Meet the business continuity manager's new best friend

IT and information security professionals have a new best friend. That indispensable buddy is, believe it or not, a standard: business continuity management standard BS 25999 to be precise.

IT and information security professionals have a new best friend. That indispensable buddy is, believe it or not, a standard: business continuity management standard BS 25999 to be precise.

Let me explain.

BS 25999 was launched in December 2006 (part 1, code of practice) and November 2007 (part 2, specification). It outlines how to implement a business continuity management programme in an organisation and advocates use of a technique called business impact analysis.

Among other things, business impact analysis attempts to understand an organisation's critical activities and the resources required, including IT systems and services, to keep those activities running at an acceptable level should a serious incident, such as a malicious act causing destructive loss of premises, occur.

A gap analysis is then conducted to determine any differences between the resources the business needs over time from the point of the incident, and the current recovery capability. In effect, the analysis identifies the recovery time objectives and recovery point objectives. The former describe how soon after an outage each system or service needs to be operational, while the latter identify the pre-incident point in time the data needs to be recovered to.

The recovery time and point objectives define the availability requirements of the business, which is an essential element of information security management.

Potential solutions are then explored to fill any gaps discovered. The gap analysis provides a good appreciation of how IT systems and services could be adversely affected by an incident and addresses any misconceptions the business may have regarding the IT department's ability to recover systems and services.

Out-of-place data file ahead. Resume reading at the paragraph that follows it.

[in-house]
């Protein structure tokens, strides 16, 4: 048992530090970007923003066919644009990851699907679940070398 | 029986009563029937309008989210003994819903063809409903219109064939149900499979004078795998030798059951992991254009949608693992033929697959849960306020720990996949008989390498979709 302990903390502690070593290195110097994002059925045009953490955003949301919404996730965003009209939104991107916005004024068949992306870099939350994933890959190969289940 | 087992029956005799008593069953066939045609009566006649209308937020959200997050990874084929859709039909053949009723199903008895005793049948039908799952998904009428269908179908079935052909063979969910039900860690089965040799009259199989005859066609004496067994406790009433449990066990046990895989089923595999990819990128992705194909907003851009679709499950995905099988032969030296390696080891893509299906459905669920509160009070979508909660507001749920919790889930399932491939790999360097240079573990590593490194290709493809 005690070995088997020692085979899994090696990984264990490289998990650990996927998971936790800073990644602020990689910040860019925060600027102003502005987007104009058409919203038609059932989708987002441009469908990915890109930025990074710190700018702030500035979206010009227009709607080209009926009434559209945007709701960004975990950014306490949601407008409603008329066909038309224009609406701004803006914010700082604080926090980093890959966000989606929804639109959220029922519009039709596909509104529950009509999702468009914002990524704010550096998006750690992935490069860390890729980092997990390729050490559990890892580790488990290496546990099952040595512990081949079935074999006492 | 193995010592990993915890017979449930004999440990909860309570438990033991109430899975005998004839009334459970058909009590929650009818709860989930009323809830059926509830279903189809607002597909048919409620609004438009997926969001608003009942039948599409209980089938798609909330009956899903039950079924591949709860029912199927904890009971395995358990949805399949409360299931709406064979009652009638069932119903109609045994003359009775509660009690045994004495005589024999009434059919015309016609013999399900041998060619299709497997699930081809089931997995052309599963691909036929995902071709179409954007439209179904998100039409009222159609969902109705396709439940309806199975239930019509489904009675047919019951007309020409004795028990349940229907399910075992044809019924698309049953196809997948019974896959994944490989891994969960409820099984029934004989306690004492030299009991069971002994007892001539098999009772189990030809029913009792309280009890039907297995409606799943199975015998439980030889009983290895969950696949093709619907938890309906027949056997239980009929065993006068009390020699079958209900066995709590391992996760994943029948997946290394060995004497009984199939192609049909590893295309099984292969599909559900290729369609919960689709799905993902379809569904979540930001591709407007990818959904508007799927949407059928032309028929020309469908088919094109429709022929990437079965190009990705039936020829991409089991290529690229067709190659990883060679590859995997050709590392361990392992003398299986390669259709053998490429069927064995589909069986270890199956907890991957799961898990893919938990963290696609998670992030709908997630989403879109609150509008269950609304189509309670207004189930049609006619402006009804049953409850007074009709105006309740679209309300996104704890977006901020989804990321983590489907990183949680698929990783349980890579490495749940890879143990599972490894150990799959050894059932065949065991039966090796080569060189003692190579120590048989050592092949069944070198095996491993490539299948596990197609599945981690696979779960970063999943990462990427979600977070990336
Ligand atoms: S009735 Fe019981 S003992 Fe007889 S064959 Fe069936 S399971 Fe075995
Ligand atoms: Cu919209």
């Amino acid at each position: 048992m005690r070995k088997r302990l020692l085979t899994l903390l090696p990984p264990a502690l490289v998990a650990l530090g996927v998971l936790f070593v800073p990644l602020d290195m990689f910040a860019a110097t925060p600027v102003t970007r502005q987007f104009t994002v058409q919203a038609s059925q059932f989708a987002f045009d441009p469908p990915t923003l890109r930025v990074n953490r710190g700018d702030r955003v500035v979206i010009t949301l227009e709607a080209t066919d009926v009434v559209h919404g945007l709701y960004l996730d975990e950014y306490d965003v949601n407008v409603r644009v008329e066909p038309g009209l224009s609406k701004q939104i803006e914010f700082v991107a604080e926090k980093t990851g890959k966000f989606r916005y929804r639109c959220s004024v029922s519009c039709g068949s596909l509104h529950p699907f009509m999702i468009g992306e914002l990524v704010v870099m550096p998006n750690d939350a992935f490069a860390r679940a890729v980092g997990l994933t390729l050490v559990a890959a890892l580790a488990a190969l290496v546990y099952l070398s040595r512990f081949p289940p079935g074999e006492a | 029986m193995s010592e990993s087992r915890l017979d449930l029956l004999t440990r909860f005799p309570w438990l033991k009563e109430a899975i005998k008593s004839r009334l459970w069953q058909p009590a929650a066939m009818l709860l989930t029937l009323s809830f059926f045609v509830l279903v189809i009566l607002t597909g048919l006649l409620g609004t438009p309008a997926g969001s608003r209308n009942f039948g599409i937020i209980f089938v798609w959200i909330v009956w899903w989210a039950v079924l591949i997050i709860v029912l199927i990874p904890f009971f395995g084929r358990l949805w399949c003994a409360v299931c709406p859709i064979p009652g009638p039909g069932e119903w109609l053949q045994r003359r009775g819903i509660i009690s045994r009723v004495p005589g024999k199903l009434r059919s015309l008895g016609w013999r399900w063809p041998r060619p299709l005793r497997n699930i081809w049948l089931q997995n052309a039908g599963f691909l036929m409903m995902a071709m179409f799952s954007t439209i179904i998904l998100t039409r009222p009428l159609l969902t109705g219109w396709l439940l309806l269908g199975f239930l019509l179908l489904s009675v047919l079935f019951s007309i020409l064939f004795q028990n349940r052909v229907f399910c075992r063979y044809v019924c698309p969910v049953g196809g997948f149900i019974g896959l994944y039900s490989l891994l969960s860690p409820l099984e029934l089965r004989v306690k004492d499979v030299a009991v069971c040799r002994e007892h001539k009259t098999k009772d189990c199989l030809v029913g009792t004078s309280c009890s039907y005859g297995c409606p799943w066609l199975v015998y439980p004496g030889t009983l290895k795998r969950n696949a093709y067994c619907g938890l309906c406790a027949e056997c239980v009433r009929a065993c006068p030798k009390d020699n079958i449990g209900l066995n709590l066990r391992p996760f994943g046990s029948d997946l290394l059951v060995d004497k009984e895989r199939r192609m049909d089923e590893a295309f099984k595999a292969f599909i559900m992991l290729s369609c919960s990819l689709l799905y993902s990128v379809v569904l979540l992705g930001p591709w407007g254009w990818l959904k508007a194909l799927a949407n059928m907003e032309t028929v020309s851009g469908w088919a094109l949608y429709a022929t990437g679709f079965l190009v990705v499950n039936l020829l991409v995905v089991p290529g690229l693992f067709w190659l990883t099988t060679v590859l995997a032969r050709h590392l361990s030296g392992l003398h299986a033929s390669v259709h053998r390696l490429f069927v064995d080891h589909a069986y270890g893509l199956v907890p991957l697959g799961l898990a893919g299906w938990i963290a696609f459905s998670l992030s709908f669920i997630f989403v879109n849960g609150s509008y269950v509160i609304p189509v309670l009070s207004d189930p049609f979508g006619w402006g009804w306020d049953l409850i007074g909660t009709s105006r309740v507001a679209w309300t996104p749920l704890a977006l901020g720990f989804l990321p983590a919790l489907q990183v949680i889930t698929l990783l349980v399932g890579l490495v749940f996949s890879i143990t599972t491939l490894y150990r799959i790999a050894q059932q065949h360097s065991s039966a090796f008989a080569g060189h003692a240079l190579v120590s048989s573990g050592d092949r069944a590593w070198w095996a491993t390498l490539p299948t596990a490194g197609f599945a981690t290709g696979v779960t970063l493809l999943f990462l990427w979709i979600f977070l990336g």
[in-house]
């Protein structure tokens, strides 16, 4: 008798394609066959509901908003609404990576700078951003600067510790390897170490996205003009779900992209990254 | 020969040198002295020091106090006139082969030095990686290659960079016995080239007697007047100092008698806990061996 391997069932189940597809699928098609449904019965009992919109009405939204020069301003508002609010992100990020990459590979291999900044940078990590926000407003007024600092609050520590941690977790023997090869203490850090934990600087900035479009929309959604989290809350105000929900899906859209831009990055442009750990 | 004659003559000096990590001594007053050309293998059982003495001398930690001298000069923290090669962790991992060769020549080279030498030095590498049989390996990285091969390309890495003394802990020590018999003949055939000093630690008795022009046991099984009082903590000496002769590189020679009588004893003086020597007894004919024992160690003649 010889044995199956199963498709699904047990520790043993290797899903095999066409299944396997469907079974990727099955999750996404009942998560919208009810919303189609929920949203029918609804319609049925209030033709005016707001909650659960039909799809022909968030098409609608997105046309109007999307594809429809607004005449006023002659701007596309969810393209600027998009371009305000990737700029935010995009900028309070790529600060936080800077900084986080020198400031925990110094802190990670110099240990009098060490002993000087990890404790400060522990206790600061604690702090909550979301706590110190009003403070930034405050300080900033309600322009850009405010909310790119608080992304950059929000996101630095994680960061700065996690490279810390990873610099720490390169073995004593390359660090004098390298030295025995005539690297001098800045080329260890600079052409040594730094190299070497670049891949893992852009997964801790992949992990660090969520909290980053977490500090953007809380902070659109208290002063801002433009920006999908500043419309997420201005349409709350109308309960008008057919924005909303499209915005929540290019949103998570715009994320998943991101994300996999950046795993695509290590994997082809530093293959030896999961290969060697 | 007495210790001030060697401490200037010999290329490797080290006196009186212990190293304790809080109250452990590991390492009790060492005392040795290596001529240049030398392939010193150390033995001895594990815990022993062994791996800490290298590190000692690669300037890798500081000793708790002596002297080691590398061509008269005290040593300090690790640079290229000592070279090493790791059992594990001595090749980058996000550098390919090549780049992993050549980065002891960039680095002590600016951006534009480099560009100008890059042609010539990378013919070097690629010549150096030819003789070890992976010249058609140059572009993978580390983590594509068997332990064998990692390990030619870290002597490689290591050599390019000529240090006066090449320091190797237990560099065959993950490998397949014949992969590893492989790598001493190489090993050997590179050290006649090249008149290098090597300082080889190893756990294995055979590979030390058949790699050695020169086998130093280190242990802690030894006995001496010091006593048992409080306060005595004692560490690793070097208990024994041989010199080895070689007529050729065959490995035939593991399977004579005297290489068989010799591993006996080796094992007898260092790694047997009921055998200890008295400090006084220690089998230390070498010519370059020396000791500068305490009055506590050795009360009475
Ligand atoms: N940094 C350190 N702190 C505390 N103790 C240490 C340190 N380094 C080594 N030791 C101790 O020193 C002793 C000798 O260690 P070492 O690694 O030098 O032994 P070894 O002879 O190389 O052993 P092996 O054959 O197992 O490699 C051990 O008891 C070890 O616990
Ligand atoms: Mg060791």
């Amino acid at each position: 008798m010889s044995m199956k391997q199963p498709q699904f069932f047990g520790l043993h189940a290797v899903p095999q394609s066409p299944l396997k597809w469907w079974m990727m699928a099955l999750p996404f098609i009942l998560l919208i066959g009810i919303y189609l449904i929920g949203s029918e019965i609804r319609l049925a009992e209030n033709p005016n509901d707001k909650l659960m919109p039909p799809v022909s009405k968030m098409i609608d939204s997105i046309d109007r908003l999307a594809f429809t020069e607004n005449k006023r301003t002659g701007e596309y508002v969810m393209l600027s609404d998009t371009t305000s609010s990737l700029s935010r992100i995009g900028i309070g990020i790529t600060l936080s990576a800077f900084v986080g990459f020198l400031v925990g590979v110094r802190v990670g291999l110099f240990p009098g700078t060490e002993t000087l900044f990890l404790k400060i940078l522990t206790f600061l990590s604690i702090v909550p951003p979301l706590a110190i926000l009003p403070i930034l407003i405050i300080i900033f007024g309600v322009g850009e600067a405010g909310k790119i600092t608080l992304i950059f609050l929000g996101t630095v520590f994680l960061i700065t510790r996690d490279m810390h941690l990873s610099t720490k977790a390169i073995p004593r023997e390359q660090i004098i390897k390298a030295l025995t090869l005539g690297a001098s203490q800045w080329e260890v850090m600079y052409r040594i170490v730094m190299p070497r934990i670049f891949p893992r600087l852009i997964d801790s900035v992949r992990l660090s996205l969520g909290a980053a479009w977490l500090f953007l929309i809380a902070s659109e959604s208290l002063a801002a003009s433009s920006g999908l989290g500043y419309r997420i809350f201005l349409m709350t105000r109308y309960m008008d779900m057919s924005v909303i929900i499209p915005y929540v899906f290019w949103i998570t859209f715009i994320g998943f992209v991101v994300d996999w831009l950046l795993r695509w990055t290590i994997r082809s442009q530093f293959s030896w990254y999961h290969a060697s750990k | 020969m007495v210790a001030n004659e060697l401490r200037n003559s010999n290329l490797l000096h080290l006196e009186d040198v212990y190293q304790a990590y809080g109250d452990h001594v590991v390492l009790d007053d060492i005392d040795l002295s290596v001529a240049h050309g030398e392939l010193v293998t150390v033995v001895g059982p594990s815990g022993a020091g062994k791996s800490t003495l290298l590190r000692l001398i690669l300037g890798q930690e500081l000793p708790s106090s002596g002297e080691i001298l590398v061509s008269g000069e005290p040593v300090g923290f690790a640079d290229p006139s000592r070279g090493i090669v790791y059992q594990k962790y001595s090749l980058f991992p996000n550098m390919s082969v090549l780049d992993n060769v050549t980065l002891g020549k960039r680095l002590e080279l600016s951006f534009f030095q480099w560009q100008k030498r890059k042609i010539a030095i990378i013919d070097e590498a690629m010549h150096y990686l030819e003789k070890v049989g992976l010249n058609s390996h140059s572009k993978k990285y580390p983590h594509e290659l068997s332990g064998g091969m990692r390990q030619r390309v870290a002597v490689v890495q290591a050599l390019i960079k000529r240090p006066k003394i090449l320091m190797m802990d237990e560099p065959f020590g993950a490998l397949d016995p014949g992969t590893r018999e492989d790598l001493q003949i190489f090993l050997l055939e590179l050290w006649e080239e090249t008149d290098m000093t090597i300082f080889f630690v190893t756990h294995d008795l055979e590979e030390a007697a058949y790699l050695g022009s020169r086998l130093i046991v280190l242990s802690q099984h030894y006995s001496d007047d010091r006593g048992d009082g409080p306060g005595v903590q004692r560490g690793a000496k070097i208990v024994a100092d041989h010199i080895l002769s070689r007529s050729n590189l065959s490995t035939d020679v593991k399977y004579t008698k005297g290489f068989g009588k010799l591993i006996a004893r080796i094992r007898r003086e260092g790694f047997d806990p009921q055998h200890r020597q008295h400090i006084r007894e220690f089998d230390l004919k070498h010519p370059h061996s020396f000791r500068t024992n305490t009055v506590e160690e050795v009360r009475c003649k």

In my experience as a consultant, such misconceptions are common yet can have major implications for the organisation's wellbeing. Should a serious incident occur, and the business be unable to recover its critical activities quickly enough to keep impacts within acceptable levels, the consequent loss of credibility, direct financial loss, breach of contracts, and so on, could ultimately damage the bottom line.

The business impact analysis helps business managers gain a better understanding of the extent to which they rely on IT systems and services. The gap analysis allows the IT department to propose ways of filling any existing gaps in recovery time objectives or recovery point objectives through targeted solutions.

Senior management can then either accept the current risk exposure where gaps exist or else provide the IT department with the necessary budget to close the gaps. Either way, senior management will understand the IT recovery capability and how it relates to business need, eliminating any misconceptions.

BS 25999 is the fastest-selling British standard ever. When part 2 was launched, 100 companies had already pre-registered for an accreditation audit. If your organisation doesn't yet have a business continuity management programme in place, then you should recommend it implements one. The benefits to be gained by the IT department - indeed, the organisation as a whole - make the standard a powerful management tool, with the business impact analysis element helping to improve information security.

Embrace BS 25999. It's your new best friend.

Brian Davey is a senior consultant with Teed Business Continuity

 

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